That William III should have combined so many peculiar traits, prompting every species of vagary, is principally due to his ancestry on the maternal side. His mother was a daughter of the Emperor Paul of Russia, one of the most dissolute monarchs in Europe. The Dutch king’s waywardness antedates his accession to the throne in 1849, for it is current talk among the Dutch that when the prime minister, after William II’s death, went in search of the new sovereign, then absent abroad, he found him after much difficulty traveling incognito with a French singer among the Highlands of Scotland. His married life, at least that portion of it which he passed with his first wife, a daughter of the king of Wurttemberg, was not a happy one to either husband or wife. The latter was an amiable and gifted woman, but too much of a blue stocking to suit her pleasure loving lord. She gave up trying to reform him and sought consolation in the society of artists and men and women of letters. Her friendship for John Lathrop Motley, American minister at The Hague and author of the “Rise and Fall of the Dutch Republic,” was one of the rays of sunshine in the life of that great writer.
Of the two sons born of the royal union the elder proved himself possessed of his father’s traits by making Paris his home and leading the riotous existence of the glided youth of that city. The nightly orgies of himself and his companions alternated between “Peters,” in the Passage des Princes, and the renowned Bignon’s. It was on one of these occasion, I believe, that the Duc de Grammont Caderousse, in arising to toast the Prince of Orange by which title the Dutch heir apparent was known, solemnly filled his glass and drank to the health of—Citron (lemon). Hereafter this nickname clung tenaciously to the prince so much so that one of his numerous editors in presenting his bill in advertently addressed it to the “Prince of Lemons,” for which involuntary blunder he was promptly thrown out by the attendants. Poor Citron’s constitution was not that of his father and so he succumbed at the age of 30, leaving debts to the tune of several millions. His younger and rigidly virtuous brother followed him into the unknown not long after and thus robbed the moralists of an opportunity to dilate on the advantages of virtue over vice.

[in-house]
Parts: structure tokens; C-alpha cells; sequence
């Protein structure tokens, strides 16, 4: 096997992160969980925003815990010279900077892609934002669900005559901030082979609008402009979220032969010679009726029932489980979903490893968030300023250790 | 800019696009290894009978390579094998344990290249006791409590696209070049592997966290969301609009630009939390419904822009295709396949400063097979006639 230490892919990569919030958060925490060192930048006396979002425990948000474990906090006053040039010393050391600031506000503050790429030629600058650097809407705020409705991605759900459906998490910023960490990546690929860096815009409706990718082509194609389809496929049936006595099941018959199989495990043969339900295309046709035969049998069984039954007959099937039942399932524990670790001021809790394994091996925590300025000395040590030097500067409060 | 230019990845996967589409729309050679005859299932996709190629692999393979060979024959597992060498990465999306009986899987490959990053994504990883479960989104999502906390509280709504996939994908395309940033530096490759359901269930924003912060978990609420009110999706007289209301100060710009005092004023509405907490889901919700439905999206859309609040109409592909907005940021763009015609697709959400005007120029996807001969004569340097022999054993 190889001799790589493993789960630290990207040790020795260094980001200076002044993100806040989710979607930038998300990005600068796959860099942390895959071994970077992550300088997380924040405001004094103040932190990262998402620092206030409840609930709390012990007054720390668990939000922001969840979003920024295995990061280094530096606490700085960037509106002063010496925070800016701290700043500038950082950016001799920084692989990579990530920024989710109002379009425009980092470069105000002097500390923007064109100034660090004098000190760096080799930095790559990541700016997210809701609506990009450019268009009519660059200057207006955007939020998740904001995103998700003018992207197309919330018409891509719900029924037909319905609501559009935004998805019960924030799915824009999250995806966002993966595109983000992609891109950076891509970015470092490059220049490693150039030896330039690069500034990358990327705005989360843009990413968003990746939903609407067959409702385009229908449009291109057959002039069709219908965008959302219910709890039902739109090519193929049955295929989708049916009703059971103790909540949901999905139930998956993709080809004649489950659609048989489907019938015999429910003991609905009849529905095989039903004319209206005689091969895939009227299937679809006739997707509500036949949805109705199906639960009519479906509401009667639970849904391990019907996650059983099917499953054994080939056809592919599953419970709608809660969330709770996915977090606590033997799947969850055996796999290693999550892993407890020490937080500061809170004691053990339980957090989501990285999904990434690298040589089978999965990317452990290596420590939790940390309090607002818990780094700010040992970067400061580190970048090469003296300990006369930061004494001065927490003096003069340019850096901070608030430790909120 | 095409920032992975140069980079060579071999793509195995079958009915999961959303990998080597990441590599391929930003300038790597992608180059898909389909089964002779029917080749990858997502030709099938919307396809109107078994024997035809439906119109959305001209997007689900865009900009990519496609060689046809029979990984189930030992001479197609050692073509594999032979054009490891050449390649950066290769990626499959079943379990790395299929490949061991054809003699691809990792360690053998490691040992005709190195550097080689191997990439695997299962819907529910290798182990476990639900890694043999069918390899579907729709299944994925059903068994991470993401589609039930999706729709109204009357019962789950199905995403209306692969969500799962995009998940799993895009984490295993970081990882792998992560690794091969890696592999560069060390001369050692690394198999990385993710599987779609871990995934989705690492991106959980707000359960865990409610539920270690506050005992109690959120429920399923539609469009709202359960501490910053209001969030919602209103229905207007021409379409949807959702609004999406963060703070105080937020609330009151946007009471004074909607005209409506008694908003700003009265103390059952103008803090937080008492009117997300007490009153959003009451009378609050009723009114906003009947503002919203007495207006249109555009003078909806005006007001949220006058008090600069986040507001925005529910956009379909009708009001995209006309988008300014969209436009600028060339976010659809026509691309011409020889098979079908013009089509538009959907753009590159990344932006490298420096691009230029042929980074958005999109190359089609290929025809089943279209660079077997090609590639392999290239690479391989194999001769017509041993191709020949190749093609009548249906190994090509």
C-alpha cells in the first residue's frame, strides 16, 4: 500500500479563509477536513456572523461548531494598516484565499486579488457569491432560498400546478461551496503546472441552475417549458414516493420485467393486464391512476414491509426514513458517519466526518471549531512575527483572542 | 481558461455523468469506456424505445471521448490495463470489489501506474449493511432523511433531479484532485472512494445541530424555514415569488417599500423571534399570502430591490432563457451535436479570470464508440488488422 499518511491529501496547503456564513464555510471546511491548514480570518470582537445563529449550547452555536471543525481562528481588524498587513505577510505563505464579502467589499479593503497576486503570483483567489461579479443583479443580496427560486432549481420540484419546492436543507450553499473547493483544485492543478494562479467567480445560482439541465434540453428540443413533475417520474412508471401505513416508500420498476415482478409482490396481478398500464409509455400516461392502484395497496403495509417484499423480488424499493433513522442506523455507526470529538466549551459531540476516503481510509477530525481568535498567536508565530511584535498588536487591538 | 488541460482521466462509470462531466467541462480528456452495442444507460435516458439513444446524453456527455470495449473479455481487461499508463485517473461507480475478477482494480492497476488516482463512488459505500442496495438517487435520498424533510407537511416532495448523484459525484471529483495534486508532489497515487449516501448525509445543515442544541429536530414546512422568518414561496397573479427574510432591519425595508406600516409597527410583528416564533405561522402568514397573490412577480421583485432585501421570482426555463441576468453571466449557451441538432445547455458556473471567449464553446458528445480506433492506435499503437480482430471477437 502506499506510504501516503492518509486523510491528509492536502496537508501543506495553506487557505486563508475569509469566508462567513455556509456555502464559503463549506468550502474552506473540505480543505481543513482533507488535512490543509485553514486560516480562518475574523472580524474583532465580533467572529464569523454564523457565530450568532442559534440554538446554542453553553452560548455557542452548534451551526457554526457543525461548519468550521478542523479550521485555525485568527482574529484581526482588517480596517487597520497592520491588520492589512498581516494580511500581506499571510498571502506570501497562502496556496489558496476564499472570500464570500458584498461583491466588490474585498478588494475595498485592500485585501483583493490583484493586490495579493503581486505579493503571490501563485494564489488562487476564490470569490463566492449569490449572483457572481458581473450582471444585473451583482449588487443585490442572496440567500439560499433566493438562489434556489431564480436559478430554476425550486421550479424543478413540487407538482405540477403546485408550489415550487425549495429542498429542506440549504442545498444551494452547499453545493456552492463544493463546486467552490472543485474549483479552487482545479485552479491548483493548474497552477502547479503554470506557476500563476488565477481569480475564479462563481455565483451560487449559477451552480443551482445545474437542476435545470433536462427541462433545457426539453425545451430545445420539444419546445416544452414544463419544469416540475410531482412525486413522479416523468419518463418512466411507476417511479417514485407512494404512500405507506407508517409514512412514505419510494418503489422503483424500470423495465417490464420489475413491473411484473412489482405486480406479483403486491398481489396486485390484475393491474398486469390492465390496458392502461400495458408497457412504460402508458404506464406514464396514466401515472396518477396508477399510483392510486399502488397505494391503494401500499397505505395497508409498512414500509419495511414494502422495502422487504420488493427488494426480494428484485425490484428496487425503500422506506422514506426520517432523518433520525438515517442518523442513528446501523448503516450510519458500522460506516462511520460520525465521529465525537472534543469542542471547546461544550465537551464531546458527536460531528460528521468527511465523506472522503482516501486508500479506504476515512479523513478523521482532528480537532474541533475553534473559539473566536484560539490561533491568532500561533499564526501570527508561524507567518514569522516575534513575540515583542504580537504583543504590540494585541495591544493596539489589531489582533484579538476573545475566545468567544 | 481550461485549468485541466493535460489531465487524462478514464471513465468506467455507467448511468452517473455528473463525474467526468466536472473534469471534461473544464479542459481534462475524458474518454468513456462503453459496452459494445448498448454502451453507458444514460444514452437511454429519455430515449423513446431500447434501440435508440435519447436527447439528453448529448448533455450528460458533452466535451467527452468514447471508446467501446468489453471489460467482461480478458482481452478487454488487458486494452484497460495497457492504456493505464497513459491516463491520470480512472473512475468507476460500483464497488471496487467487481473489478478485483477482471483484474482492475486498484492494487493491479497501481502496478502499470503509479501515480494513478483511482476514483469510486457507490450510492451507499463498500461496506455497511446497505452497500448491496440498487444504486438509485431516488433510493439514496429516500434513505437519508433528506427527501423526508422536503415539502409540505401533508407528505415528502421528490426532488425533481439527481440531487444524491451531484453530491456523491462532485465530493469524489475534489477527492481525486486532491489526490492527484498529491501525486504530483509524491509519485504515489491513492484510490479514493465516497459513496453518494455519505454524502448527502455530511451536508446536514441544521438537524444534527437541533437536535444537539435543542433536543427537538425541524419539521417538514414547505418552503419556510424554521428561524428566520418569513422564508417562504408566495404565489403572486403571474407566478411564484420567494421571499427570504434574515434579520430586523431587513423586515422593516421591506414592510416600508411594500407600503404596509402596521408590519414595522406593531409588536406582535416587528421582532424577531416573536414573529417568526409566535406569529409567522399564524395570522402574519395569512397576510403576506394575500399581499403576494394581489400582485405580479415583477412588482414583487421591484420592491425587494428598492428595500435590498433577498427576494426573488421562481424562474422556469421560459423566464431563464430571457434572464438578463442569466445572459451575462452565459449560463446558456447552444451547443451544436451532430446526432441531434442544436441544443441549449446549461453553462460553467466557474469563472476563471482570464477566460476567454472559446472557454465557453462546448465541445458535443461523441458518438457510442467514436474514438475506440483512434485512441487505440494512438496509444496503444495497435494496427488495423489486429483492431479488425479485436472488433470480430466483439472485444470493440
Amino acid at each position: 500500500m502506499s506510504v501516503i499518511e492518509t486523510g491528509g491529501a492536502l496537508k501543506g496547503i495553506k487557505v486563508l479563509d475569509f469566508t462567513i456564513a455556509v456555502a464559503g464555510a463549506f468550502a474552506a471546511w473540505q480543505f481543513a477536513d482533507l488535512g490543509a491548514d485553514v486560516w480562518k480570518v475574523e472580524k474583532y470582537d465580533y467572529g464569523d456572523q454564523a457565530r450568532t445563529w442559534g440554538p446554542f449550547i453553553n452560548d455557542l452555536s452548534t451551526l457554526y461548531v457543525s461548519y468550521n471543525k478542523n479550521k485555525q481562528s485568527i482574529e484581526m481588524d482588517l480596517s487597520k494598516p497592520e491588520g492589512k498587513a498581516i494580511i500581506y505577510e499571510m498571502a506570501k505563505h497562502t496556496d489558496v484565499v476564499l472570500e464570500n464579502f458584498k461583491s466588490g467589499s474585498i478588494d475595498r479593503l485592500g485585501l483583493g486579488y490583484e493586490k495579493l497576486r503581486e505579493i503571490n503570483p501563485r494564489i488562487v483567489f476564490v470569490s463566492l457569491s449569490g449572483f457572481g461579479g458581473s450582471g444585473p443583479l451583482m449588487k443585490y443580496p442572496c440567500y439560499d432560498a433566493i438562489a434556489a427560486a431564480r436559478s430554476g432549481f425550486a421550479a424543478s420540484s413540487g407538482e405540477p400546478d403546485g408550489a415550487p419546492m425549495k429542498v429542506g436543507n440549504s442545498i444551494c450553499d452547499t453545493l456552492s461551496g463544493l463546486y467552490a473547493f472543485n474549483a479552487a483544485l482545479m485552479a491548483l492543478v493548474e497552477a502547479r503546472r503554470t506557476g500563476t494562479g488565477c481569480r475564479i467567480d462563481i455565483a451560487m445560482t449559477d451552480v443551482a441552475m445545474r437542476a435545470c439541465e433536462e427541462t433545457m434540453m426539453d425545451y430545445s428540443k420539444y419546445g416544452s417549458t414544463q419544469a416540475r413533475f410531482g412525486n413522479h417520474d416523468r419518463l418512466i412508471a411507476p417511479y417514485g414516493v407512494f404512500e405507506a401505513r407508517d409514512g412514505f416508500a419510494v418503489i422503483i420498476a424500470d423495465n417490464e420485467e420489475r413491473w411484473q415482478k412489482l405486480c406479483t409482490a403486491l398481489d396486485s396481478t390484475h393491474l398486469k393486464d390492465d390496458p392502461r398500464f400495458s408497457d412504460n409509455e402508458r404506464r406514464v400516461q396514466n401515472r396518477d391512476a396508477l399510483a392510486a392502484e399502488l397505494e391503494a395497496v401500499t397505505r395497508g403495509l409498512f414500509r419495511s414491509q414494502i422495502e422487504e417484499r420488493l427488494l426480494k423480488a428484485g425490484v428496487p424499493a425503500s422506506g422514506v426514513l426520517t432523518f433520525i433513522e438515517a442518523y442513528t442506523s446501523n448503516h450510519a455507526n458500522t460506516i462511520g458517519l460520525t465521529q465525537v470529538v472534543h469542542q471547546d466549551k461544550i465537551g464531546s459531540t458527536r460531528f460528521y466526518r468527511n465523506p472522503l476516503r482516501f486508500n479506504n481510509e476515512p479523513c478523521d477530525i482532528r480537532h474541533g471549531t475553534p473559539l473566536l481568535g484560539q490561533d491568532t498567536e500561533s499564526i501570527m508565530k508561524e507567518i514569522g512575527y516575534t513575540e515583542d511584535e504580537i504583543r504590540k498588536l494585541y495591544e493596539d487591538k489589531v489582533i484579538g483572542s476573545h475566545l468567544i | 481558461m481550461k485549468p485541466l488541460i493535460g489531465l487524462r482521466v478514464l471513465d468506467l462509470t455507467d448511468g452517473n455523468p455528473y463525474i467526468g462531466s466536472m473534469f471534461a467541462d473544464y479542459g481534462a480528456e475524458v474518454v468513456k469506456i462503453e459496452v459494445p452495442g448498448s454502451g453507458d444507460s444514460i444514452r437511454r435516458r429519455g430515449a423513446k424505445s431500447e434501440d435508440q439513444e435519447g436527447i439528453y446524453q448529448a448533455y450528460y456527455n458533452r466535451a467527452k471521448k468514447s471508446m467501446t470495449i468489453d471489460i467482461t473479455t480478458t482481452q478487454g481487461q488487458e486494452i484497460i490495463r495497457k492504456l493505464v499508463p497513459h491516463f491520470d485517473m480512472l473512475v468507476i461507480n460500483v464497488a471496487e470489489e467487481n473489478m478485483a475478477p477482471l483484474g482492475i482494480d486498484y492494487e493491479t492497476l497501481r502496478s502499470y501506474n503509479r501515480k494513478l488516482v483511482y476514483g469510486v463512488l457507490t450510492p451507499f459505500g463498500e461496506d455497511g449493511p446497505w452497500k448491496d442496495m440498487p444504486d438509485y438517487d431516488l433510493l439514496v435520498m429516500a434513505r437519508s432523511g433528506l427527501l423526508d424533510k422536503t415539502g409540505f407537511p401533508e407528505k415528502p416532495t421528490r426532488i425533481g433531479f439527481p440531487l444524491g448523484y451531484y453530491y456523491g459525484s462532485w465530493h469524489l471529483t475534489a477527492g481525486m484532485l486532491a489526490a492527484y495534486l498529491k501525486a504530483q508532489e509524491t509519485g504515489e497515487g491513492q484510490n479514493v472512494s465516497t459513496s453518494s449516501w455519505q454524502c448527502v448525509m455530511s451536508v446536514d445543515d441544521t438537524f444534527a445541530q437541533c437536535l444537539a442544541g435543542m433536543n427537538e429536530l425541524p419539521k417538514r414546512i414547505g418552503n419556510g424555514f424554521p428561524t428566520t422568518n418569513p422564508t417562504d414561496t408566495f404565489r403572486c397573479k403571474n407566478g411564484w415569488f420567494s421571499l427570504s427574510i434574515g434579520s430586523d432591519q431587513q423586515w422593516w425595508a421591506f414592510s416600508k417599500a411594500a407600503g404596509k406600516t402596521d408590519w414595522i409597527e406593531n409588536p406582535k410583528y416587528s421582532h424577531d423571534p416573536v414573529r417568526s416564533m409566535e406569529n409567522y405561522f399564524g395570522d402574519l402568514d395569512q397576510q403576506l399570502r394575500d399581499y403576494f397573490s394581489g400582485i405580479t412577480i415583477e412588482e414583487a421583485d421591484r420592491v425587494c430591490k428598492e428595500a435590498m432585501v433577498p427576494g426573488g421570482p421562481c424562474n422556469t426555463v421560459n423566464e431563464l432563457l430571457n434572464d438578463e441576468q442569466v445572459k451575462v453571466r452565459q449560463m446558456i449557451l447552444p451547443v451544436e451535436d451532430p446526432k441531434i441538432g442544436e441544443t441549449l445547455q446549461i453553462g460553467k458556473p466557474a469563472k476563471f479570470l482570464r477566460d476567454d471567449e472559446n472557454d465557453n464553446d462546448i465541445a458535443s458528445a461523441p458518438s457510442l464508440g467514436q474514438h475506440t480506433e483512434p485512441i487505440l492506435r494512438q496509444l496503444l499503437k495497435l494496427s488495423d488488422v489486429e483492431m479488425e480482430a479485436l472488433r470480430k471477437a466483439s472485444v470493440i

The king in the meanwhile was pursuing the uneven tenor of his wayward course and although his duties kept him oftentimes among his stolid and industrious subjects, he seldom missed the opportunity to secretly visit the gay French capital on the sly. A free spender, he was ever welcome in the monde galant and the female members of the leading theaters vied with each other to secure his royal favor. Soon he showed marked interest in an American woman named Eliza Musard, the wife of an orchestra leader whose concerts in the Champs Elysees daily brought to her what is fittingly called the tout Paris. Suddenly the concerts ceased and the leader was seen driving around alone in swell equipages. No secret remains a secret long when the curiosity of Paris is aroused and presently it began to be bruited about that Musard’s wife had found a rich admirer—no less a personage, in fact, than his majesty the king of the Netherlands. The Musards after that led a truly regal existence. One new turnout followed another and handsome stables were constructed beside their newly acquired mansion on the Avenue d’Jena. They also acquired the chateau of Viltequier on the banks of the Seine, and in visiting it used a luxurious railway carriage which had formerly belonged to the Duc du Morny. Then when the dethroned Duke of Tuscany put up his villa on Lake Como for sale, the couple bought it and installed themselves there for the summer months, entertaining in the style worthy of a princely household.